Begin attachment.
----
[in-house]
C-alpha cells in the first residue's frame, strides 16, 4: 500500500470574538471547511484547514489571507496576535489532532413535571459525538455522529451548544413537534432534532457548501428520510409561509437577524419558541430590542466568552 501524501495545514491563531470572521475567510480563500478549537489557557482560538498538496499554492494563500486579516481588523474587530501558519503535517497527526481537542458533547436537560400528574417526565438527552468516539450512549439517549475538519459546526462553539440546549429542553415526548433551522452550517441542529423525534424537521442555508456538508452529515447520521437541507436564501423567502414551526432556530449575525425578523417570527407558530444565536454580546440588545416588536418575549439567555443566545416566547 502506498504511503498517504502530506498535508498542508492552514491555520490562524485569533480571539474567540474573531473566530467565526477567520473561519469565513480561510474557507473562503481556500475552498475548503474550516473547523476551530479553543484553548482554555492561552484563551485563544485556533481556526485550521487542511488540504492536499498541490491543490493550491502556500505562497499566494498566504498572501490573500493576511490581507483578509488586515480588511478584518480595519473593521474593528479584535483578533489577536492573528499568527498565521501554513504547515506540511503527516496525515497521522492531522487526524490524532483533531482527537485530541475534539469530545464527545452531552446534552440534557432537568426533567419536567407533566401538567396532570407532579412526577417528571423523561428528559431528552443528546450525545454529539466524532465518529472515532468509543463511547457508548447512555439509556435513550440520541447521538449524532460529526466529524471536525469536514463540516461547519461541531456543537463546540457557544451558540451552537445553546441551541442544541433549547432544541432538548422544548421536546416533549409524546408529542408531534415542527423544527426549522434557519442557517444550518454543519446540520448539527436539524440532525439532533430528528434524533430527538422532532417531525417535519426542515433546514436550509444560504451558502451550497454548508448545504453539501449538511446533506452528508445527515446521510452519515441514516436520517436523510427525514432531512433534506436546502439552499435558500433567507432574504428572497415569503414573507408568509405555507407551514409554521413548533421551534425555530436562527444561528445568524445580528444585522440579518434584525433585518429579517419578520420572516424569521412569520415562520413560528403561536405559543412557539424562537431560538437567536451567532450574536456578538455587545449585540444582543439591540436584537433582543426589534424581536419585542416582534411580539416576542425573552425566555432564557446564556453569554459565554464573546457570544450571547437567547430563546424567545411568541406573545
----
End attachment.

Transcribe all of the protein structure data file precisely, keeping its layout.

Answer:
[in-house]
C-alpha cells in the first residue's frame, strides 16, 4: 500500500470574538471547511484547514489571507496576535489532532413535571459525538455522529451548544413537534432534532457548501428520510409561509437577524419558541430590542466568552 501524501495545514491563531470572521475567510480563500478549537489557557482560538498538496499554492494563500486579516481588523474587530501558519503535517497527526481537542458533547436537560400528574417526565438527552468516539450512549439517549475538519459546526462553539440546549429542553415526548433551522452550517441542529423525534424537521442555508456538508452529515447520521437541507436564501423567502414551526432556530449575525425578523417570527407558530444565536454580546440588545416588536418575549439567555443566545416566547 502506498504511503498517504502530506498535508498542508492552514491555520490562524485569533480571539474567540474573531473566530467565526477567520473561519469565513480561510474557507473562503481556500475552498475548503474550516473547523476551530479553543484553548482554555492561552484563551485563544485556533481556526485550521487542511488540504492536499498541490491543490493550491502556500505562497499566494498566504498572501490573500493576511490581507483578509488586515480588511478584518480595519473593521474593528479584535483578533489577536492573528499568527498565521501554513504547515506540511503527516496525515497521522492531522487526524490524532483533531482527537485530541475534539469530545464527545452531552446534552440534557432537568426533567419536567407533566401538567396532570407532579412526577417528571423523561428528559431528552443528546450525545454529539466524532465518529472515532468509543463511547457508548447512555439509556435513550440520541447521538449524532460529526466529524471536525469536514463540516461547519461541531456543537463546540457557544451558540451552537445553546441551541442544541433549547432544541432538548422544548421536546416533549409524546408529542408531534415542527423544527426549522434557519442557517444550518454543519446540520448539527436539524440532525439532533430528528434524533430527538422532532417531525417535519426542515433546514436550509444560504451558502451550497454548508448545504453539501449538511446533506452528508445527515446521510452519515441514516436520517436523510427525514432531512433534506436546502439552499435558500433567507432574504428572497415569503414573507408568509405555507407551514409554521413548533421551534425555530436562527444561528445568524445580528444585522440579518434584525433585518429579517419578520420572516424569521412569520415562520413560528403561536405559543412557539424562537431560538437567536451567532450574536456578538455587545449585540444582543439591540436584537433582543426589534424581536419585542416582534411580539416576542425573552425566555432564557446564556453569554459565554464573546457570544450571547437567547430563546424567545411568541406573545